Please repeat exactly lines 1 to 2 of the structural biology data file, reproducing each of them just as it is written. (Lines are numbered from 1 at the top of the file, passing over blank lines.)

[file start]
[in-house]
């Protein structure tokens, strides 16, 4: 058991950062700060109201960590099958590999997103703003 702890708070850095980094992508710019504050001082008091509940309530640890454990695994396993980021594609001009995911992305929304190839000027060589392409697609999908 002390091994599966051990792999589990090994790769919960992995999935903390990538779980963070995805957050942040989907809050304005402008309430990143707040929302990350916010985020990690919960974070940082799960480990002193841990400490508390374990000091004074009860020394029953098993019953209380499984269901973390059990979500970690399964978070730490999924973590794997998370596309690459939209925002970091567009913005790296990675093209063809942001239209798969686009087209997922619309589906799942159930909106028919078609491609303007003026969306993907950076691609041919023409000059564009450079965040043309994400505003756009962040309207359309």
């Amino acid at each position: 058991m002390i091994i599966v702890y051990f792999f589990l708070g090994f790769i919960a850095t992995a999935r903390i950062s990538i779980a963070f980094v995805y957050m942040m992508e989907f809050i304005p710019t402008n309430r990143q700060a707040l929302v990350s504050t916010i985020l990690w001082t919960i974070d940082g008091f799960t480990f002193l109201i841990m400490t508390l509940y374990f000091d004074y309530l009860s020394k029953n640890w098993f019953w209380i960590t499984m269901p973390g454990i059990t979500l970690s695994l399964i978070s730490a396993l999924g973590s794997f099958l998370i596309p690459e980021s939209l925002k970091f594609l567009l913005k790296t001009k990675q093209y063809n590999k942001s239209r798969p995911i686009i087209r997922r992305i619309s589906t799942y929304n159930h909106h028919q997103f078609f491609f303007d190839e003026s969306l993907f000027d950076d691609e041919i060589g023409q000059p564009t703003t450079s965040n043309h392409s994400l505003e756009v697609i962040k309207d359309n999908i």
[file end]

[in-house]
């Protein structure tokens, strides 16, 4: 058991950062700060109201960590099958590999997103703003 702890708070850095980094992508710019504050001082008091509940309530640890454990695994396993980021594609001009995911992305929304190839000027060589392409697609999908 002390091994599966051990792999589990090994790769919960992995999935903390990538779980963070995805957050942040989907809050304005402008309430990143707040929302990350916010985020990690919960974070940082799960480990002193841990400490508390374990000091004074009860020394029953098993019953209380499984269901973390059990979500970690399964978070730490999924973590794997998370596309690459939209925002970091567009913005790296990675093209063809942001239209798969686009087209997922619309589906799942159930909106028919078609491609303007003026969306993907950076691609041919023409000059564009450079965040043309994400505003756009962040309207359309």